The most basic GNSS test, that is, the key characteristic test of the GNSS receiver, includes:
Time to First Fine Fix (TTFF)
This is also the amount of time, typically measured in seconds, that the receiver takes to report its calculated date, time, and location (pinpoint). The time is from when the receiver resets to when the receiver reports a fix. Different kinds of calibration can be performed from all receivers: cold start, warm start.
(Beitian GNSS receiver BT-468)
When performing a cold start, the memory of the receiver is cleared, and the receiver must perform calculations without adding any saved files. Deletes information about constellation of satellites (old ephemeris), precise orbit and digital clock data for each satellite (ephemeris) and its date, time and position. Cold calibration in the receiver is generally not performed by switching off the switching power to the device, but by pushing a separate command to the receiver. Time to first pinpoint is greatest during cold calibration.
Warm reset (warm reset) generally turns off the power of the host computer, and then restarts it to execute. A warm restart keeps the old ephemeris content in memory and deletes the ephemeris and its date, time and position content, which allows the receiver to be pinpointed more efficiently than a cold calibration.
When GNSS reception is temporarily stopped (for example due to tunnel construction) and then gradually resumes, this is called a hot reset. The receiver saves all stored information (old ephemeris, ephemeris, date/time, position) and can quickly obtain precise positioning.
Precise Positioning Accuracy
Position accuracy testing usually involves operating the test for a period of time and collecting position deviations at regular intervals (for example: operating the test for one hour, then collecting observations every second).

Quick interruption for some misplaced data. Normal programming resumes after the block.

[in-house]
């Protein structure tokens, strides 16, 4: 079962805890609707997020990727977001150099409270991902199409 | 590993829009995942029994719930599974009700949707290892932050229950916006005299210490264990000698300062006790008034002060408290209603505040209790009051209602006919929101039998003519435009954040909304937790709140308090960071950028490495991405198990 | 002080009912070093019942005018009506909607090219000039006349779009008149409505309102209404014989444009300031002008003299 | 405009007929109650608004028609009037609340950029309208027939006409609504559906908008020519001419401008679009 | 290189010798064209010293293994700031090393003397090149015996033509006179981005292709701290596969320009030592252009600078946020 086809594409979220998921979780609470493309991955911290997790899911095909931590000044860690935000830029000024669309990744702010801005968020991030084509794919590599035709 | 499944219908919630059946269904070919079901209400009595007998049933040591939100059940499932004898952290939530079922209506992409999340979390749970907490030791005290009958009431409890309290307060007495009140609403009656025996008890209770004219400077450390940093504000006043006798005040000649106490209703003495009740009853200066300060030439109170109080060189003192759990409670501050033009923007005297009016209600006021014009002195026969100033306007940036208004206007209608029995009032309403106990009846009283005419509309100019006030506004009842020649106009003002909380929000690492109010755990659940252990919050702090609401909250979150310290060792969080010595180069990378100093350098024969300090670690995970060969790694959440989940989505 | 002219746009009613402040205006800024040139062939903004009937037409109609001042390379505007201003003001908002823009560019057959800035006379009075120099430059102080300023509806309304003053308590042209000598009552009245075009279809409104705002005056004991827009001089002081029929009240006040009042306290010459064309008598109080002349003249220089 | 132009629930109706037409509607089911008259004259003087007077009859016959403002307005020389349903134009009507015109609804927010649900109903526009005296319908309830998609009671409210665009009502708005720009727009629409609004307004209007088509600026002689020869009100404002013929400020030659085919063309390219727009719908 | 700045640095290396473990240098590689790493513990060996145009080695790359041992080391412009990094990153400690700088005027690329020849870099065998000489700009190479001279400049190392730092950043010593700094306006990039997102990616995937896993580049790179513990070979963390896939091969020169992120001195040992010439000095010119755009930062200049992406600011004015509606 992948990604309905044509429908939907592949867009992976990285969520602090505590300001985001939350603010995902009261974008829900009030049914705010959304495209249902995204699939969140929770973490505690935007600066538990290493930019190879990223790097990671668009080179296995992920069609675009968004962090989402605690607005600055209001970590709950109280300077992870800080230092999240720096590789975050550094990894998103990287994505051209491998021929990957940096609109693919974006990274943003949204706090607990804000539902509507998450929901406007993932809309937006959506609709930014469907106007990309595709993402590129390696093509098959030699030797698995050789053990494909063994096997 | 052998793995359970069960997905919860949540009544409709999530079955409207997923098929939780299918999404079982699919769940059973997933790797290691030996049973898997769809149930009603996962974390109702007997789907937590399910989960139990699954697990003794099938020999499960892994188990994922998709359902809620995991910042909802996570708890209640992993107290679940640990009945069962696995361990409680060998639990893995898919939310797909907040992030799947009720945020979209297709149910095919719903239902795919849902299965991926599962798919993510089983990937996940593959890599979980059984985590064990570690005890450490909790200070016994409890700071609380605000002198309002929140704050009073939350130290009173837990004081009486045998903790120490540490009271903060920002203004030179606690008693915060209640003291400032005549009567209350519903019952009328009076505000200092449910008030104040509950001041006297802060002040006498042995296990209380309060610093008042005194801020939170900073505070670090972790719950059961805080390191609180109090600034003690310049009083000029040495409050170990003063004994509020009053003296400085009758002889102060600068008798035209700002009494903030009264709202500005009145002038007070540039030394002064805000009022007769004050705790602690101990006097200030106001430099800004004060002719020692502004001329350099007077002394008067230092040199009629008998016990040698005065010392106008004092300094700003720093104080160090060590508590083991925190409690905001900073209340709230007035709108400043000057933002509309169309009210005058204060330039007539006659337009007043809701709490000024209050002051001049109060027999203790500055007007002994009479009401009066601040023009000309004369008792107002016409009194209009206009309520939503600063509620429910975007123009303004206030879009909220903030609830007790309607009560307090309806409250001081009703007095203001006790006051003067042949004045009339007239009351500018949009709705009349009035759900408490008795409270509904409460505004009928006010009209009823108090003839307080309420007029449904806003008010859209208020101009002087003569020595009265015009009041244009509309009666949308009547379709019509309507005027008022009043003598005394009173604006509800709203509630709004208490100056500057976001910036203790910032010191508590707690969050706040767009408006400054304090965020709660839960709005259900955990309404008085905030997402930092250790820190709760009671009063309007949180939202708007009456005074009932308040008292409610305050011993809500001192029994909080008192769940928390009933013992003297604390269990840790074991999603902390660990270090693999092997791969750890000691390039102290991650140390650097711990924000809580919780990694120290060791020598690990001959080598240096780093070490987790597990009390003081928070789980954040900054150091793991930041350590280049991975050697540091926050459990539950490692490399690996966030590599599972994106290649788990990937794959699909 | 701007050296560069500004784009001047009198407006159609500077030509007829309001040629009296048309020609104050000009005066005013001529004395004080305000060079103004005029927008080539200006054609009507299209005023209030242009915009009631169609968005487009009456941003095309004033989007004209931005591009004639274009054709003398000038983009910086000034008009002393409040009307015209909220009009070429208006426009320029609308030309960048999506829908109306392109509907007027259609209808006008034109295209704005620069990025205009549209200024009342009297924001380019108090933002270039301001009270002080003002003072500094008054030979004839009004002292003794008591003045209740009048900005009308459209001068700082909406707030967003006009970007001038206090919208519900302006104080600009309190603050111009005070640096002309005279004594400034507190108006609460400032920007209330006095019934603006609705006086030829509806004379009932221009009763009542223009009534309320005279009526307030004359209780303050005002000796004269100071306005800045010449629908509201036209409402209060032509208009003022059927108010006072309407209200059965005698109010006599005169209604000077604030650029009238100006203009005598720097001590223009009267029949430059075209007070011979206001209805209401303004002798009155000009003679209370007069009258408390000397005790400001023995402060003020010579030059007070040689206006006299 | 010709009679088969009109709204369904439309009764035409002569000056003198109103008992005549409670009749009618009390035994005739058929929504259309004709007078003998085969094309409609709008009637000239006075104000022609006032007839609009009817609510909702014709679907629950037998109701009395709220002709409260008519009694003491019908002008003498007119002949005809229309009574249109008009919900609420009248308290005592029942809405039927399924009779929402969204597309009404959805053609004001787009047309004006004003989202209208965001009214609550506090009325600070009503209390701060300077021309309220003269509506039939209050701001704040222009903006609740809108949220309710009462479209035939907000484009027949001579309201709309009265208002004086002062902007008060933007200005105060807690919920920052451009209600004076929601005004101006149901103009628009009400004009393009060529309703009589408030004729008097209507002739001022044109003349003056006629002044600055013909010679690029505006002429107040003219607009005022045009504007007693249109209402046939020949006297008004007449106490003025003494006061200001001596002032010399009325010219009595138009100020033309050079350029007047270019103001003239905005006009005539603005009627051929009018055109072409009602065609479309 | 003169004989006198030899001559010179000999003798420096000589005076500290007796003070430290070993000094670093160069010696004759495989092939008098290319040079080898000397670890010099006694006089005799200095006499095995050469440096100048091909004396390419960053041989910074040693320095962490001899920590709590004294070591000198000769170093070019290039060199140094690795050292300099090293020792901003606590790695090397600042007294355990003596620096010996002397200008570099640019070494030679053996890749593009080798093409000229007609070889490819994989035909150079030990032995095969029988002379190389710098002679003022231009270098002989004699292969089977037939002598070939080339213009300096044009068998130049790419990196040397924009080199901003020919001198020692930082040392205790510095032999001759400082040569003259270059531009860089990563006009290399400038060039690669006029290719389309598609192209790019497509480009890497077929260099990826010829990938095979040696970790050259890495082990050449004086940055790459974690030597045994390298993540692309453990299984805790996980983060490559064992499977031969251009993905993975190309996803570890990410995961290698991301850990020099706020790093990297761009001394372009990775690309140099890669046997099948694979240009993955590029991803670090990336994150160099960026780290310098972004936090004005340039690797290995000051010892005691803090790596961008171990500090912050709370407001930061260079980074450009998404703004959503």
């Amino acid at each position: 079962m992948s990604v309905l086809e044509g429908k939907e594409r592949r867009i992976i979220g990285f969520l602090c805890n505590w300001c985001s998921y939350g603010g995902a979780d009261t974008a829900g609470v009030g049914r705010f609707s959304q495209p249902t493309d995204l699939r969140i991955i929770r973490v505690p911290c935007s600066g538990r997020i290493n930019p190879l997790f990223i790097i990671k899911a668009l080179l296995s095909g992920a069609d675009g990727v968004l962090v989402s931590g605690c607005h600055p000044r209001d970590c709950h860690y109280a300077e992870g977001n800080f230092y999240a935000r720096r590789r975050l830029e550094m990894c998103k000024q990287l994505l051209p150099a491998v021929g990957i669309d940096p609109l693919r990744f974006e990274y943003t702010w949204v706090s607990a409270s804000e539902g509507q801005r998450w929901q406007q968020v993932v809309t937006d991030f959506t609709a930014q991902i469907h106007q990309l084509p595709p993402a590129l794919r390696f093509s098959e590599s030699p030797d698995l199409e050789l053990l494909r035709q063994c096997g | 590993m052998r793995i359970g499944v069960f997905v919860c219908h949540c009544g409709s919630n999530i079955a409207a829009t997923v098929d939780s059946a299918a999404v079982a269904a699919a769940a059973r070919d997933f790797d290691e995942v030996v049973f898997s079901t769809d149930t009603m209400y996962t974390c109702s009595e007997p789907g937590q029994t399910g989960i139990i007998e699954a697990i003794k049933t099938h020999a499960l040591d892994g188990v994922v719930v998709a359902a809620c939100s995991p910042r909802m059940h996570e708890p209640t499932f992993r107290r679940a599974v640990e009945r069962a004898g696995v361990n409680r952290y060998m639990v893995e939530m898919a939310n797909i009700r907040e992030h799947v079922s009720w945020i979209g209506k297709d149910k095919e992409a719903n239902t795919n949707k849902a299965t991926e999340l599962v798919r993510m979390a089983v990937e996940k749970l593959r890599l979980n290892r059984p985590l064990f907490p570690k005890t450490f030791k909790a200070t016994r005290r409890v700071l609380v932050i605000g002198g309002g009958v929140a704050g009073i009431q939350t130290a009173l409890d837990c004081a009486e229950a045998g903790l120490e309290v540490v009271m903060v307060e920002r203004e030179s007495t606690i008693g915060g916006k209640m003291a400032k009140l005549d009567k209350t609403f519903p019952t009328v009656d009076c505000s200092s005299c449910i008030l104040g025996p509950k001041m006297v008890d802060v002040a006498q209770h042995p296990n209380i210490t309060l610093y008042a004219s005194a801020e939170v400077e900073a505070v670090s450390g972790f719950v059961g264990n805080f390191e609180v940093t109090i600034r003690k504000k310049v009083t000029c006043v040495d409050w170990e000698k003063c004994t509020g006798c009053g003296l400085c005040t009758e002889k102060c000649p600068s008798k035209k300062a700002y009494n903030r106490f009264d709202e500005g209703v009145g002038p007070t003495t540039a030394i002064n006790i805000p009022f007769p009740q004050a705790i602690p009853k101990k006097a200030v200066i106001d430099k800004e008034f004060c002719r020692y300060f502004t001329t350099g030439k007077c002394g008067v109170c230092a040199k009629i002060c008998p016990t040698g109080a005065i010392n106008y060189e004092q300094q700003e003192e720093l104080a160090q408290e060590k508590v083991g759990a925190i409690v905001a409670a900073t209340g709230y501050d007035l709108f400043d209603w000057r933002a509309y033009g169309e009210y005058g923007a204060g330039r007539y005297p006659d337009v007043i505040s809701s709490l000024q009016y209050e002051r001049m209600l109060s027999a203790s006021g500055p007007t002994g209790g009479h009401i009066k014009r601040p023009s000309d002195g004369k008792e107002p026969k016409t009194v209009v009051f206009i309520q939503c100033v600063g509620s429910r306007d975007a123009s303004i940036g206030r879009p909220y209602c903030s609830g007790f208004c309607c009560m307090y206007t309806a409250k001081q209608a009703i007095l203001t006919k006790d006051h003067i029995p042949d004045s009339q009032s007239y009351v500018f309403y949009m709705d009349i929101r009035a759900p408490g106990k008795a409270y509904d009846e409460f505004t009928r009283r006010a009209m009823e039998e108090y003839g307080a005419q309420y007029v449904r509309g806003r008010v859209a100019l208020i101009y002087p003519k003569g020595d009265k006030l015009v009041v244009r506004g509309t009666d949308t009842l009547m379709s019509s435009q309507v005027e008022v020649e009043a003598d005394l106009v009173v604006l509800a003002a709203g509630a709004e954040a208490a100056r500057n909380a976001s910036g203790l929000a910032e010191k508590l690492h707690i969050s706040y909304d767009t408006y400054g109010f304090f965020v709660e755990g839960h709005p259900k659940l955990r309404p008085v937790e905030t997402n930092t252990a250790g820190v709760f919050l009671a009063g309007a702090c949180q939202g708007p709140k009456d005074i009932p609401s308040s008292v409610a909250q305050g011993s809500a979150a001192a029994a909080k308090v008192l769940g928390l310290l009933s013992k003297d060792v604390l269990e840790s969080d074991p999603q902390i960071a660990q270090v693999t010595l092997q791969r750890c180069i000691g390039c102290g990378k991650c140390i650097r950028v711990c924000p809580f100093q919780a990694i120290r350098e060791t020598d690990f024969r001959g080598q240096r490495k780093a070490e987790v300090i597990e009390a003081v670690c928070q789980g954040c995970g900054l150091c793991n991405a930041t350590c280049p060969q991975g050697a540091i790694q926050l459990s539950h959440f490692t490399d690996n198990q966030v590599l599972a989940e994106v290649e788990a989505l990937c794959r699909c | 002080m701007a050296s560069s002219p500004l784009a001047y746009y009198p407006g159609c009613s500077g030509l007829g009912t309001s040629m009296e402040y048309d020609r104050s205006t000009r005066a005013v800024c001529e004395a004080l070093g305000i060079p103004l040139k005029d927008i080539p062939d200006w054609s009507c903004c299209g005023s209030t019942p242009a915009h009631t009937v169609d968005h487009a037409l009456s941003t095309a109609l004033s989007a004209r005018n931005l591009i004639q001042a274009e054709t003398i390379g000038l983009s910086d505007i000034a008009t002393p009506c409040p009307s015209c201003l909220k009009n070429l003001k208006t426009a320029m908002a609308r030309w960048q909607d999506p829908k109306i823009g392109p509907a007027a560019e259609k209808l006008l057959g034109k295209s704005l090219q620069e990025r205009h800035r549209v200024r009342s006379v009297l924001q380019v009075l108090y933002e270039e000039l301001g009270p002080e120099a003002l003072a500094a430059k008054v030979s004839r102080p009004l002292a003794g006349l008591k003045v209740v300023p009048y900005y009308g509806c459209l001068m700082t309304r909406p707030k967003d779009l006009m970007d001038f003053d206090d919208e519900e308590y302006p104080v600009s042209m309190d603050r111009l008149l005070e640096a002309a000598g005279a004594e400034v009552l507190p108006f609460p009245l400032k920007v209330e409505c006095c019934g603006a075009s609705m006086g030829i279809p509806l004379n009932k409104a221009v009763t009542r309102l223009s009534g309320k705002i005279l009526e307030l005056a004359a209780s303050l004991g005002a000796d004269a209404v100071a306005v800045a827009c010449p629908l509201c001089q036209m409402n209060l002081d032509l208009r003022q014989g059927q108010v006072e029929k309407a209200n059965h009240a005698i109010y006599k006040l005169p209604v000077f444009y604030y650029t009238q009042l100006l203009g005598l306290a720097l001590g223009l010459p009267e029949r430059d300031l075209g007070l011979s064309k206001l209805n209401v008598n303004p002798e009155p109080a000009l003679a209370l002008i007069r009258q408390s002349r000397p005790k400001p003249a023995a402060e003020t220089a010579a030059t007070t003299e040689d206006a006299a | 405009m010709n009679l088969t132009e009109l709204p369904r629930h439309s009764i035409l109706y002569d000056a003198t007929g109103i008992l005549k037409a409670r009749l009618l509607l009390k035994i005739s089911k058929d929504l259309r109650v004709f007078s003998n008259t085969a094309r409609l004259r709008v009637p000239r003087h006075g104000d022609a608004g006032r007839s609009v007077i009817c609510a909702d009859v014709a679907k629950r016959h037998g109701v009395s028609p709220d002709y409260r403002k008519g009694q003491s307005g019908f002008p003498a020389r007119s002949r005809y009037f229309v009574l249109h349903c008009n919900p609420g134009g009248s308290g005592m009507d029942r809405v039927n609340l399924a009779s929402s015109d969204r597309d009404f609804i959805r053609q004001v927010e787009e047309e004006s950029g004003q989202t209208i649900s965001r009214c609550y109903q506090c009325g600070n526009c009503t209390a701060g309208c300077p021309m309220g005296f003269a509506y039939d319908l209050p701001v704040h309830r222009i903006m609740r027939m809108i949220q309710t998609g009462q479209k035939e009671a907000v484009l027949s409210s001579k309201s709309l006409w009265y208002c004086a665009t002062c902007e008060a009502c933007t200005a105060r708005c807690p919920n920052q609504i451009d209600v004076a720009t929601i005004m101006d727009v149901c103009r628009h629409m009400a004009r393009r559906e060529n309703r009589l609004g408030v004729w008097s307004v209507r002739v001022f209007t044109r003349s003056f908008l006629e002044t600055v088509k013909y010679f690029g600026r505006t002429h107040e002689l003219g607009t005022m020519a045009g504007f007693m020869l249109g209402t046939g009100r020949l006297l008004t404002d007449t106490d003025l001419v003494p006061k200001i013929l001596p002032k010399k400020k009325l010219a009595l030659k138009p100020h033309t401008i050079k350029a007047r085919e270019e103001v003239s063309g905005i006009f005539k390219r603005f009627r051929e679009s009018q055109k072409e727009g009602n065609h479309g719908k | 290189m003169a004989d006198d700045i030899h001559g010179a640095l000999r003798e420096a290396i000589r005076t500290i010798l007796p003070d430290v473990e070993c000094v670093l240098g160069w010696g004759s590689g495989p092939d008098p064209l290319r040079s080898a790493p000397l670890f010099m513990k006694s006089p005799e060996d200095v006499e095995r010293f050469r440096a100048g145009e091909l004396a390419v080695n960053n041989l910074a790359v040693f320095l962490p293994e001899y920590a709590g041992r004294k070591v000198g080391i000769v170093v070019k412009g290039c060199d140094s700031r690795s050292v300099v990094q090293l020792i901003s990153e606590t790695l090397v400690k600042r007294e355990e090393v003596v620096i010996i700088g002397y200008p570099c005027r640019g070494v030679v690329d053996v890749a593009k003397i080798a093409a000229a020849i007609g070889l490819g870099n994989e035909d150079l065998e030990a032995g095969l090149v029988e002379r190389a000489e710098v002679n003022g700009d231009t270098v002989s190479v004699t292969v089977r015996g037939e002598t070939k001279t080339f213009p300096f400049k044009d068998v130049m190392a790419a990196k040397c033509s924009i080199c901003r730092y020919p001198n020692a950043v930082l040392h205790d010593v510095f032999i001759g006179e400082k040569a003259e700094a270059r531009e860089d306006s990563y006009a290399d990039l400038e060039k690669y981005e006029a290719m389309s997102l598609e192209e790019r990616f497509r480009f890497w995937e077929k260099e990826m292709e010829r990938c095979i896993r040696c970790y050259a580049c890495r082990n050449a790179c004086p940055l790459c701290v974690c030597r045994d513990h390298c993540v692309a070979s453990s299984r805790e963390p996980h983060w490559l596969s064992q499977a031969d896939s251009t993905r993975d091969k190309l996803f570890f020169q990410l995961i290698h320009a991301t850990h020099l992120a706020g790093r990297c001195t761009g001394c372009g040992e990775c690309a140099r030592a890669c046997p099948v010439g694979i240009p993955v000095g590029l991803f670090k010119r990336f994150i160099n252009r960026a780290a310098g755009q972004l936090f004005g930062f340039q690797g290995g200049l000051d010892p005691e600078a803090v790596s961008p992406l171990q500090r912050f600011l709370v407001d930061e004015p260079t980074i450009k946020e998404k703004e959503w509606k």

The timing accuracy of the receiver can be known by using a time interval electronic counter or a digital oscilloscope. Like the positioning accuracy test, the measurement results must be collected every second for a period of time.
Receiver sensitivity is the lowest output power level a GNSS signal can have that a GNSS receiver can lock onto and keep track of. There are two key categories of sensitivity: capture and track.
Acquisition sensitivity is the output power level required by the receiver to lock onto the GNSS signal for the first time; tracking sensitivity is the output power level required by the receiver to maintain the tracking signal after acquisition. The signal must be acquired at a higher output power level than is required to maintain tracking.
There are some uncontrollable factors in the environment that will affect these basic testing processes, so to obtain accurate conclusions, it is very important to test machine equipment in an environment that simulates real operation.
When the GNSS signal is transmitted from the satellite to the receiver, it will cross the troposphere and ionosphere. All mobile phone simulators selected for testing can set the air model and add deviations, so that the receiver machine can be tested in different deviation environments. equipment. Multipath also occurs when a signal originating from a communications satellite bounces off objects or the ground causing several radar echoes of the main signal to reach the receiver. The more frequently it happens. Some RF interference also occurs when there are FM transmitters nearby to affect the frequency of GNSS transmissions. Impacts can exist all the time or occur at will, so it is necessary to test the receiver characteristics of key operating machines around the road surface to prevent the impact of the resulting impact.